Violet is suffering because she lost her older sister (and best friend) less than a year ago in a car accident. She blames herself. Finch has spent much of his life contemplating suicide. At times, he goes to "sleep," basically hiding from the world for weeks at a time. When he's not having one of these episodes, he's thinking about taking his own life.
When Finch saves Violet from falling (or jumping) off the bell tower at their school, everyone thinks Violet saves Finch. But it's the start of an interesting relationship.
I loved how the relationship slowly built. There isn't any "insta-love" here. The book is wonderfully lyrical, and easy to read. Each of these characters come to life, and you can't help but root for their eventual happiness. However, throughout the whole book, I kept feeling like things were NOT going to end happily. As much as I wished for it. And I was correct. Blaaahhhh.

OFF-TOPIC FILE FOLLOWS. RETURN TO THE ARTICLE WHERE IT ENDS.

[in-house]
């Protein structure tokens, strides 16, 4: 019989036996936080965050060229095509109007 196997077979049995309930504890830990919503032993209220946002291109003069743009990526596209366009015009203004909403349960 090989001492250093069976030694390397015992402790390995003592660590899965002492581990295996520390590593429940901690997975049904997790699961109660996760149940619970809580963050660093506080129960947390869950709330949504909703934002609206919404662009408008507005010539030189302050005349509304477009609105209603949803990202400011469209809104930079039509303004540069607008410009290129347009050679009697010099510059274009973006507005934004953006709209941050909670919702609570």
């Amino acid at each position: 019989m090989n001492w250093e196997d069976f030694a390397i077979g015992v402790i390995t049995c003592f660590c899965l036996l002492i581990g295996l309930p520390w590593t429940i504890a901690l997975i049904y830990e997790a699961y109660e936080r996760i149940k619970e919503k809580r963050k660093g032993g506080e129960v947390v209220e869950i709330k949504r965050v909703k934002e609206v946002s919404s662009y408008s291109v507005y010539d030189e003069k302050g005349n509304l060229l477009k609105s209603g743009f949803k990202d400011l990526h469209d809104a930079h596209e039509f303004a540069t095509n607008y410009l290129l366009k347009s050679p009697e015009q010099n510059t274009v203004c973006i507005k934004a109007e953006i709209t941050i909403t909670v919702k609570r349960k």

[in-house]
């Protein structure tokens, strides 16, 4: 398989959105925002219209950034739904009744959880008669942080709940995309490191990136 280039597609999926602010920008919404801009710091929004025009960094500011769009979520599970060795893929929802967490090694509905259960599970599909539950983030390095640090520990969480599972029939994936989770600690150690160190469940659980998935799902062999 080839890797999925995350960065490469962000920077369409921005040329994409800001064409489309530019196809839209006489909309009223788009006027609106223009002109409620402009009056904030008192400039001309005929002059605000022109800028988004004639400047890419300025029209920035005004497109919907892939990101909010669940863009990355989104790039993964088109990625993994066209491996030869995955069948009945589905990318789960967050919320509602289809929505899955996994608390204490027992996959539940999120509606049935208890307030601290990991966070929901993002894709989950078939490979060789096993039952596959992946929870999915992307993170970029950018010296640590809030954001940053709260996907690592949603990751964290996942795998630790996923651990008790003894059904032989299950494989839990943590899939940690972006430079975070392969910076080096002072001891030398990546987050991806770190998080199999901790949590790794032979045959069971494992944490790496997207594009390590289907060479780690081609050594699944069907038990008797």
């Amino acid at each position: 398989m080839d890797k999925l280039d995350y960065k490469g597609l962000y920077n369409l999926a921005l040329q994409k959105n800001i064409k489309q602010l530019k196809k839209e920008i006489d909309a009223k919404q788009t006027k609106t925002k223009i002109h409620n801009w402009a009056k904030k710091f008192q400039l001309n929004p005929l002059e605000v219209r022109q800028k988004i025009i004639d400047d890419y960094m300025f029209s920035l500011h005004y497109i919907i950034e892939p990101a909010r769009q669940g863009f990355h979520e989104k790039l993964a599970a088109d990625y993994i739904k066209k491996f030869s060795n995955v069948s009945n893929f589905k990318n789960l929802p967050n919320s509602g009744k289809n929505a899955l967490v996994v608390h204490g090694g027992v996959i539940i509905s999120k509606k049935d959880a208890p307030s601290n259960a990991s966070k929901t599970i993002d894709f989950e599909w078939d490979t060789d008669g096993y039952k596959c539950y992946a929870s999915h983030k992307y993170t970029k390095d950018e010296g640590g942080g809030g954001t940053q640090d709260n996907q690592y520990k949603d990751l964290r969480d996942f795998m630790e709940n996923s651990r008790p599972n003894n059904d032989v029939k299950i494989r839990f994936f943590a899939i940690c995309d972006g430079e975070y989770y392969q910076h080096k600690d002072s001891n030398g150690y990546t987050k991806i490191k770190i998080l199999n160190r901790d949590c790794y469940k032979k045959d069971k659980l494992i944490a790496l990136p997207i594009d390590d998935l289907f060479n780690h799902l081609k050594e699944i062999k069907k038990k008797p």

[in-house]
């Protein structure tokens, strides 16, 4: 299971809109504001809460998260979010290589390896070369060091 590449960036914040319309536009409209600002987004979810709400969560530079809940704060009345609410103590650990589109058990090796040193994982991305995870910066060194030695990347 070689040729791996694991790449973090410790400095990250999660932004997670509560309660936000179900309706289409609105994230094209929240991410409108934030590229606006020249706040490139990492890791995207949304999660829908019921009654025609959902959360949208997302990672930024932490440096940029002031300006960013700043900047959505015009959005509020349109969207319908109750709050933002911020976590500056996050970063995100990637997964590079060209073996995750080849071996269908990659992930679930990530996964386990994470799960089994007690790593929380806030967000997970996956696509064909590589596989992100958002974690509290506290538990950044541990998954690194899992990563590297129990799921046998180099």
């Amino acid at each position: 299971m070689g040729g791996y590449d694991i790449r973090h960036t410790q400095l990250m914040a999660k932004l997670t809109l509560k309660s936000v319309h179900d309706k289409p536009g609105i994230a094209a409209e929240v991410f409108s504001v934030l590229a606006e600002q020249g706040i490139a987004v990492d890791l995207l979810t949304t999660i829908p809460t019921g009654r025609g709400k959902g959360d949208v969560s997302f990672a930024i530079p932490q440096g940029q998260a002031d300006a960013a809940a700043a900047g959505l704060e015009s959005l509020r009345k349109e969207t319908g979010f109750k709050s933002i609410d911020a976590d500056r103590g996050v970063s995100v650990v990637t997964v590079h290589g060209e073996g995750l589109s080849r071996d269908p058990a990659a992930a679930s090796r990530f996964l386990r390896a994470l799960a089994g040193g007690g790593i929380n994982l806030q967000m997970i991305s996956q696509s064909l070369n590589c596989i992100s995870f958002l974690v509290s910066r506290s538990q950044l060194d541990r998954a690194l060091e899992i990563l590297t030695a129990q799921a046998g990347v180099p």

I get the comparison to Eleanor and Park. The romance is really sweet and genuine. I'm not so sure about The Fault in Our Stars. I didn't get that vibe from All the Bright Places.
Kids with problems, digging holes and trying to help each other out of those holes. It's an interesting, if familiar, premise. It was well done, but I guess I'm just tired of it.
I've read mostly rave reviews of All the Bright Places, so you should look some of those up. If this is your type of book, then it's very well done and I would recommend it.
Published by Knopf BFYR, January 6, 2015
eARC obtained from NetGalley
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